The international market for cross-border bank lending is characterised by the widespread origination of claims in currencies which are ‘foreign’ from the lenders' perspective. As of end-2016, 82% of global cross-border claims in US dollars were originated outside the US, while 35% of euro claims came from outside the euro zone. To fund this FX lending, banks use a variety of funding sources – including FX deposits, internal capital markets, wholesale funding and FX swaps – to access liquidity in currencies different than that of the country in which they are based. Recent evidence suggests that banks' choices of, and access to, FX funding sources can have important implications for the stability of bank lending (Bruno and Shin 2015, Ivashina et al. 2015). FX funding using FX
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The international market for cross-border bank lending is characterised by the widespread origination of claims in currencies which are ‘foreign’ from the lenders' perspective. As of end-2016, 82% of global cross-border claims in US dollars were originated outside the US, while 35% of euro claims came from outside the euro zone.
To fund this FX lending, banks use a variety of funding sources – including FX deposits, internal capital markets, wholesale funding and FX swaps – to access liquidity in currencies different than that of the country in which they are based. Recent evidence suggests that banks' choices of, and access to, FX funding sources can have important implications for the stability of bank lending (Bruno and Shin 2015, Ivashina et al. 2015).
FX funding using FX swaps (usually called ‘synthetic’ funding) allows banks with limited access to foreign currency funding markets to tap FX liquidity by swapping local currency funding without incurring foreign exchange risk. This process was smooth for a long time, but since the crisis the market has seen large pricing dislocations (see Figure 1). These dislocations have been the focus of a series of recent studies (Avdjiev et al. 2016, Du et al. 2018, Sushko et al. 2016, Cenedese et al. 2019), which have nevertheless focused on their causes rather than their consequences.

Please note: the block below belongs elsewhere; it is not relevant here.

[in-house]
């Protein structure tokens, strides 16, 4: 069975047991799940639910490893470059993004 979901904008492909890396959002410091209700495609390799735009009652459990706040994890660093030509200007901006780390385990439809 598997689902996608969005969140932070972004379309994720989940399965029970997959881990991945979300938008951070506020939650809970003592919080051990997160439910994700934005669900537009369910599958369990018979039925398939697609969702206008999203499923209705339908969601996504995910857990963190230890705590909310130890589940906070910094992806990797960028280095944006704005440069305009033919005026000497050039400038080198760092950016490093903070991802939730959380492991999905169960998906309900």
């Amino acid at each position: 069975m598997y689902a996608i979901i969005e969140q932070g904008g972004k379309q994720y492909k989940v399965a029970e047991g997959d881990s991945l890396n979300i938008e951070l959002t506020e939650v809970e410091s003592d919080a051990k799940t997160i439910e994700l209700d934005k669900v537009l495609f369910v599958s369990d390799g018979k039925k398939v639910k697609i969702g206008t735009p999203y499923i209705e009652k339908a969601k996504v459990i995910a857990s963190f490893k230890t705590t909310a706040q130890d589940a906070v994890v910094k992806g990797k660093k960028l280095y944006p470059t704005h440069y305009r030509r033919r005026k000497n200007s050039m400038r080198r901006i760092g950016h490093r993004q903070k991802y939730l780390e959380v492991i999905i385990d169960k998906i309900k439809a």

Figure 1 Sterling-based CIP deviations (average across currency pairs)
Notes: Authors' elaboration based on data from Bloomberg. The figure shows the average cross-currency basis between sterling (GBP) and four major currencies: US dollar (USD), Japanese yen (JPY), Swiss franc (CHF) and euro (EUR). The red vertical line marks September 1st 2008. A negative CIP deviation denotes a situation in which foreign currency funding is more expensive in FX swaps markets compared to cash markets.
Synthetic funding shocks and bank lending
In a recent paper (Eguren-Martin et al. 2018), we explore whether the described shocks to the cost of FX swap-based funding affect cross-border bank lending supply. We conjecture that banks' reliance on synthetic FX funding can affect the supply of cross-border FX lending in the face of these shocks. In order to test this hypothesis, we use regulatory data on global banks based in the UK that provide cross-border lending in currencies different than sterling. The use of data on UK banks provides an ideal vantage point to answer this question, as the UK is the single largest global originator of cross-border bank credit, a large share of which is denominated in currencies other than sterling (see Figure 2).
Figure 2 Cross-border bank claims by country of origination
Notes: This figure depicts aggregate cross-border claims in US dollar trillions from 2004 to 2016 on a quarterly basis. The figure is based on data from the BIS Locational Banking Statistics. Each line represents the aggregate claims originated by banks located in the UK, the US, Japan, Germany, France and Hong Kong (HK). German data are interpolated when missing. These countries represent the major sources of cross- border banking claims.
Our results suggest that liquidity shocks in global FX synthetic funding markets significantly affect the supply of cross-border FX lending by banks located in the UK. When synthetic FX funding becomes more expensive, banks cut back cross-border lending in that currency, and it is banks that rely the most on this type of funding that react more sharply.